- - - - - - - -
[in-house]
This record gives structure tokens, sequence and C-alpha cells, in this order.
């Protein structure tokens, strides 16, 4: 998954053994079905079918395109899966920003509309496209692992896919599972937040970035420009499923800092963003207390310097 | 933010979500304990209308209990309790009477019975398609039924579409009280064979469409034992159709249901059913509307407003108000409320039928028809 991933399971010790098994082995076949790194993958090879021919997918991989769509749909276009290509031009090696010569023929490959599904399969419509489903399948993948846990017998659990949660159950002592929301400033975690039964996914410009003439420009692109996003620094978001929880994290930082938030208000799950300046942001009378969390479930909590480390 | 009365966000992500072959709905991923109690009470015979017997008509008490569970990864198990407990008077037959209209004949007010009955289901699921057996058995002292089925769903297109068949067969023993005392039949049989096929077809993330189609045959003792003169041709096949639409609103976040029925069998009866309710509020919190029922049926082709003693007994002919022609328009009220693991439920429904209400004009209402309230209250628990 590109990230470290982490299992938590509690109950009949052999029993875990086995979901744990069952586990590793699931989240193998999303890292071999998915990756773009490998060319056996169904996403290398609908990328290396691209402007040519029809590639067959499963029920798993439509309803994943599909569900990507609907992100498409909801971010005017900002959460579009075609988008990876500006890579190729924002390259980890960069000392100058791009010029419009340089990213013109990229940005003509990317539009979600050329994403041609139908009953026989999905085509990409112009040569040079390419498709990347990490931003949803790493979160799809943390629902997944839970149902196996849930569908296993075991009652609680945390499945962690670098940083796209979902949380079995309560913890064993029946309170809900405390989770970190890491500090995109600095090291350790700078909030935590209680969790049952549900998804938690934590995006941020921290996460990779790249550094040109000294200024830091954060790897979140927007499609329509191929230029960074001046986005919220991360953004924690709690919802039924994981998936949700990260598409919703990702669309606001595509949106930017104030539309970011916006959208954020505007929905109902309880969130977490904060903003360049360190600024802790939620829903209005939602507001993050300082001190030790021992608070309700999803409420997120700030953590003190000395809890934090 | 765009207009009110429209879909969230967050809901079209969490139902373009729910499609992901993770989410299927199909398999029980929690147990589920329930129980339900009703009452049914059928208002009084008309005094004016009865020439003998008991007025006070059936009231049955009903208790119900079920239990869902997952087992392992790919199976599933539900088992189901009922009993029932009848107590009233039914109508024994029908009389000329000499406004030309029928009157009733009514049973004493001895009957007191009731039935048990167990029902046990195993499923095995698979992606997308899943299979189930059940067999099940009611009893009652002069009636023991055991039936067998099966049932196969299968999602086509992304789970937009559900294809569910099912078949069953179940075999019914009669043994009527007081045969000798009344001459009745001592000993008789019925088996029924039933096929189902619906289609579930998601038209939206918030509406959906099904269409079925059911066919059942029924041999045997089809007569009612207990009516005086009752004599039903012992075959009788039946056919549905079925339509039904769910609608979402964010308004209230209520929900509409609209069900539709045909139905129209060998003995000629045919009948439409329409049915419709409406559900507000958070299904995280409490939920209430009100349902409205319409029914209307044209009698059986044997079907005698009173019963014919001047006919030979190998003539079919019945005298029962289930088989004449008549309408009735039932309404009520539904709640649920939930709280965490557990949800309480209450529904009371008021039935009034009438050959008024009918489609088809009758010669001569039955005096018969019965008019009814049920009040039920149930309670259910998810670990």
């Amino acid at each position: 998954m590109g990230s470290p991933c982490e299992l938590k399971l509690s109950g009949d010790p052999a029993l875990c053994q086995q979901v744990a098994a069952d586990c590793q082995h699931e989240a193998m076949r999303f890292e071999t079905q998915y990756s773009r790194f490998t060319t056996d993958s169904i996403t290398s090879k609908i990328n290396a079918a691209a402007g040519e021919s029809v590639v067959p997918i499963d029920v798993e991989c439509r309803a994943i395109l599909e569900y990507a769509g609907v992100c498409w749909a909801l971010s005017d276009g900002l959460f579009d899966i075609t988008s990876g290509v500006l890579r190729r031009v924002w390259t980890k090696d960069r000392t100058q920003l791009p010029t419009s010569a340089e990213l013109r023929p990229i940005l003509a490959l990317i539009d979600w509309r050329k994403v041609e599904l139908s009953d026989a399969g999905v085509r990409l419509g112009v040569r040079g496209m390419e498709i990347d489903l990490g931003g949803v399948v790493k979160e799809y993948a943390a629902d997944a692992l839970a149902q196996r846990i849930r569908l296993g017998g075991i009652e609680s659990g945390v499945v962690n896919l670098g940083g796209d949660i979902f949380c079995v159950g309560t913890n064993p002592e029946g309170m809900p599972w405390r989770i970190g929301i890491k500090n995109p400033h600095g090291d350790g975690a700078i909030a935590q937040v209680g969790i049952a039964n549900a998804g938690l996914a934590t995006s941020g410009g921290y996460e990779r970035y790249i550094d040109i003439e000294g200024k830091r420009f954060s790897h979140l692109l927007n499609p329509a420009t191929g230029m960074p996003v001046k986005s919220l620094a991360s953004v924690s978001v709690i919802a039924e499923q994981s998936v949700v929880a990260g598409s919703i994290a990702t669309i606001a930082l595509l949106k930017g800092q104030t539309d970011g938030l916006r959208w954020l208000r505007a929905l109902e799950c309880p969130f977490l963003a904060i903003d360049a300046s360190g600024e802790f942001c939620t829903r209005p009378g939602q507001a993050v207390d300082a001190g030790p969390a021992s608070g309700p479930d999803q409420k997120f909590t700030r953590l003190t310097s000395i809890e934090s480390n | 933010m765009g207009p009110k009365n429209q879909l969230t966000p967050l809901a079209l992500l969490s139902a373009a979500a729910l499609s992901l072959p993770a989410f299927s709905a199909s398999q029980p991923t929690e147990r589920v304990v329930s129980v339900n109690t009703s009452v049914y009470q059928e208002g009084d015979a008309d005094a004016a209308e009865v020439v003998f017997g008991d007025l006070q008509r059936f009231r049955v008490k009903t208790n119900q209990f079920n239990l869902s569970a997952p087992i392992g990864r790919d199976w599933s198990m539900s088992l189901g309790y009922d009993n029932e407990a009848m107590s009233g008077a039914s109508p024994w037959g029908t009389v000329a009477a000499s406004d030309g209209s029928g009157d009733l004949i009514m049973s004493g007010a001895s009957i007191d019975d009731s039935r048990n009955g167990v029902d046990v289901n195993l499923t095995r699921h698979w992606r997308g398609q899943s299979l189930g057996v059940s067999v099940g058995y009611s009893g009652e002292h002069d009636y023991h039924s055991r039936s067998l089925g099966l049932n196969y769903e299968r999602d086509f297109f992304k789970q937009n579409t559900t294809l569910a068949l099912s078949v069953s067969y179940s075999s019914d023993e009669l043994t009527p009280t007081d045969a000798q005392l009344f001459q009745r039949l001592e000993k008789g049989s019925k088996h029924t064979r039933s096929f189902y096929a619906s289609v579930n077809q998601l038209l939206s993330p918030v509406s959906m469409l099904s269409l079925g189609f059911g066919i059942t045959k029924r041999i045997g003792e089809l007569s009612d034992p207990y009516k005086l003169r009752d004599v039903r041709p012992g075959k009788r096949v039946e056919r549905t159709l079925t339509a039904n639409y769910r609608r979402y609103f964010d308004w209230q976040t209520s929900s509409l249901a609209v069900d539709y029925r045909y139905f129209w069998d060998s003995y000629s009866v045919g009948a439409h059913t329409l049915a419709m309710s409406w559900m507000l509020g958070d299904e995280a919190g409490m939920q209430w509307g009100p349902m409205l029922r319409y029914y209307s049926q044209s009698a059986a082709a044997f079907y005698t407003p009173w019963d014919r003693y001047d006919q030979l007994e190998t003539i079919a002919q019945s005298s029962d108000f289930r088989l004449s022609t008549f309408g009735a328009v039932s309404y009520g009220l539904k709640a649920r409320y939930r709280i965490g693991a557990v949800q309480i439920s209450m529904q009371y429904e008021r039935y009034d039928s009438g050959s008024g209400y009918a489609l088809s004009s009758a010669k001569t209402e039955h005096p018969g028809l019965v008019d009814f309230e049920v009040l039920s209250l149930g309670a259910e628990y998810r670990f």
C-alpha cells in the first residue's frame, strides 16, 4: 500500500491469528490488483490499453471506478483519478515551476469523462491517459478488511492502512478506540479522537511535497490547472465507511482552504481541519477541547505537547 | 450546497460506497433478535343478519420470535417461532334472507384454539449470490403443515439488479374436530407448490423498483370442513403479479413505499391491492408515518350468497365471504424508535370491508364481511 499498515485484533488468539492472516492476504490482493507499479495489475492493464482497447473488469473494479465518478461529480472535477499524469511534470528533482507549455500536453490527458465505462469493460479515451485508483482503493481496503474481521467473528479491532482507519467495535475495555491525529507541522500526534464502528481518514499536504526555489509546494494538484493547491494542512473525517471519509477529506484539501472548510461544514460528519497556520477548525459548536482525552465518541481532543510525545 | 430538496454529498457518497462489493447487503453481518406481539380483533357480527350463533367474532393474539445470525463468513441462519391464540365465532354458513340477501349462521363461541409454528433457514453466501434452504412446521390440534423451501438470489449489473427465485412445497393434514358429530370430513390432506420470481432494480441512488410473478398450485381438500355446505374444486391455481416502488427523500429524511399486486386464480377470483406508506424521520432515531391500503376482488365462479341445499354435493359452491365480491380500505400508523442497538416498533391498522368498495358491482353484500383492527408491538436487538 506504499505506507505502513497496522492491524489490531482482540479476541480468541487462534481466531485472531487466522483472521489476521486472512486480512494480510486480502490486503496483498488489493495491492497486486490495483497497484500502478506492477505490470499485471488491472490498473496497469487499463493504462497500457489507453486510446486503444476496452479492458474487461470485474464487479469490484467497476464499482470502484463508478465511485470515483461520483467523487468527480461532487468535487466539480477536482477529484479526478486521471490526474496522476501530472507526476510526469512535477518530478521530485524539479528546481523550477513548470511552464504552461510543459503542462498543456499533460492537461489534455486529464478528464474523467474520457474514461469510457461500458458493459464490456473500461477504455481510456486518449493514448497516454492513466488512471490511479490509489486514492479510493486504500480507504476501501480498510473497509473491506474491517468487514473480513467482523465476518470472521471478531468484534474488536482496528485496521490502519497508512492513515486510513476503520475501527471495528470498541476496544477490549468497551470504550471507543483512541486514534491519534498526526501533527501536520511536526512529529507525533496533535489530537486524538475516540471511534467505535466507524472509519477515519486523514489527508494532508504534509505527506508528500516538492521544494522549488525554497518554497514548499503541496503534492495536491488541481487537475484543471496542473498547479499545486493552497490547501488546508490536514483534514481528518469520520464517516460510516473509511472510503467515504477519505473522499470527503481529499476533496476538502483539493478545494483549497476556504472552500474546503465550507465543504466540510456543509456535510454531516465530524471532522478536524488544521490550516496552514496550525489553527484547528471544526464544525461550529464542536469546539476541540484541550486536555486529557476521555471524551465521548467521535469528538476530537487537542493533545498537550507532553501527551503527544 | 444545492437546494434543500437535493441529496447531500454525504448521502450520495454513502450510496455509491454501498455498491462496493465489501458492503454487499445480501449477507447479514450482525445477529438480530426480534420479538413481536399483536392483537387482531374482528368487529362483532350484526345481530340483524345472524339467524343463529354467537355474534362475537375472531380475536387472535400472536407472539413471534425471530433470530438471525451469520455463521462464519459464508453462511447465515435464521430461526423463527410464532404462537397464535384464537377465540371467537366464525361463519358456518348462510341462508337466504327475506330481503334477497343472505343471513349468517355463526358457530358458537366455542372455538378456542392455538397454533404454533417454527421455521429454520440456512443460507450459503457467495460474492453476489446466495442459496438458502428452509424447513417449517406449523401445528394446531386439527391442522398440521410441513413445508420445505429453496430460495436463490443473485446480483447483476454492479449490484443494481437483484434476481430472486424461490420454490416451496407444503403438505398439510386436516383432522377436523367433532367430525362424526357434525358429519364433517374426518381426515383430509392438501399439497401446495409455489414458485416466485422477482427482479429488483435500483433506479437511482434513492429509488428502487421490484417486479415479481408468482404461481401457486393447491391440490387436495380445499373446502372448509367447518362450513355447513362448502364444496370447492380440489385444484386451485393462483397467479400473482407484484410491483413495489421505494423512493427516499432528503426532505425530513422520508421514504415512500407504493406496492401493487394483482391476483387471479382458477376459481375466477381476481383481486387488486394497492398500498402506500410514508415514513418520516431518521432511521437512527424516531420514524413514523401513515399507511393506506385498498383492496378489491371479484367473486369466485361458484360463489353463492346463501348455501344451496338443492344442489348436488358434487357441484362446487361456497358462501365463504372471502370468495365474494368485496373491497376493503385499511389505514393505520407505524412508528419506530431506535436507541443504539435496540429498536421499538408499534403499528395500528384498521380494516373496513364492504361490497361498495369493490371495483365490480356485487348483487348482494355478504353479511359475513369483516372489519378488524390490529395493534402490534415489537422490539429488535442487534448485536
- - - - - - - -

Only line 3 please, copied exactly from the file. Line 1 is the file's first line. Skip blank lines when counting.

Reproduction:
């Protein structure tokens, strides 16, 4: 998954053994079905079918395109899966920003509309496209692992896919599972937040970035420009499923800092963003207390310097 | 933010979500304990209308209990309790009477019975398609039924579409009280064979469409034992159709249901059913509307407003108000409320039928028809 991933399971010790098994082995076949790194993958090879021919997918991989769509749909276009290509031009090696010569023929490959599904399969419509489903399948993948846990017998659990949660159950002592929301400033975690039964996914410009003439420009692109996003620094978001929880994290930082938030208000799950300046942001009378969390479930909590480390 | 009365966000992500072959709905991923109690009470015979017997008509008490569970990864198990407990008077037959209209004949007010009955289901699921057996058995002292089925769903297109068949067969023993005392039949049989096929077809993330189609045959003792003169041709096949639409609103976040029925069998009866309710509020919190029922049926082709003693007994002919022609328009009220693991439920429904209400004009209402309230209250628990 590109990230470290982490299992938590509690109950009949052999029993875990086995979901744990069952586990590793699931989240193998999303890292071999998915990756773009490998060319056996169904996403290398609908990328290396691209402007040519029809590639067959499963029920798993439509309803994943599909569900990507609907992100498409909801971010005017900002959460579009075609988008990876500006890579190729924002390259980890960069000392100058791009010029419009340089990213013109990229940005003509990317539009979600050329994403041609139908009953026989999905085509990409112009040569040079390419498709990347990490931003949803790493979160799809943390629902997944839970149902196996849930569908296993075991009652609680945390499945962690670098940083796209979902949380079995309560913890064993029946309170809900405390989770970190890491500090995109600095090291350790700078909030935590209680969790049952549900998804938690934590995006941020921290996460990779790249550094040109000294200024830091954060790897979140927007499609329509191929230029960074001046986005919220991360953004924690709690919802039924994981998936949700990260598409919703990702669309606001595509949106930017104030539309970011916006959208954020505007929905109902309880969130977490904060903003360049360190600024802790939620829903209005939602507001993050300082001190030790021992608070309700999803409420997120700030953590003190000395809890934090 | 765009207009009110429209879909969230967050809901079209969490139902373009729910499609992901993770989410299927199909398999029980929690147990589920329930129980339900009703009452049914059928208002009084008309005094004016009865020439003998008991007025006070059936009231049955009903208790119900079920239990869902997952087992392992790919199976599933539900088992189901009922009993029932009848107590009233039914109508024994029908009389000329000499406004030309029928009157009733009514049973004493001895009957007191009731039935048990167990029902046990195993499923095995698979992606997308899943299979189930059940067999099940009611009893009652002069009636023991055991039936067998099966049932196969299968999602086509992304789970937009559900294809569910099912078949069953179940075999019914009669043994009527007081045969000798009344001459009745001592000993008789019925088996029924039933096929189902619906289609579930998601038209939206918030509406959906099904269409079925059911066919059942029924041999045997089809007569009612207990009516005086009752004599039903012992075959009788039946056919549905079925339509039904769910609608979402964010308004209230209520929900509409609209069900539709045909139905129209060998003995000629045919009948439409329409049915419709409406559900507000958070299904995280409490939920209430009100349902409205319409029914209307044209009698059986044997079907005698009173019963014919001047006919030979190998003539079919019945005298029962289930088989004449008549309408009735039932309404009520539904709640649920939930709280965490557990949800309480209450529904009371008021039935009034009438050959008024009918489609088809009758010669001569039955005096018969019965008019009814049920009040039920149930309670259910998810670990």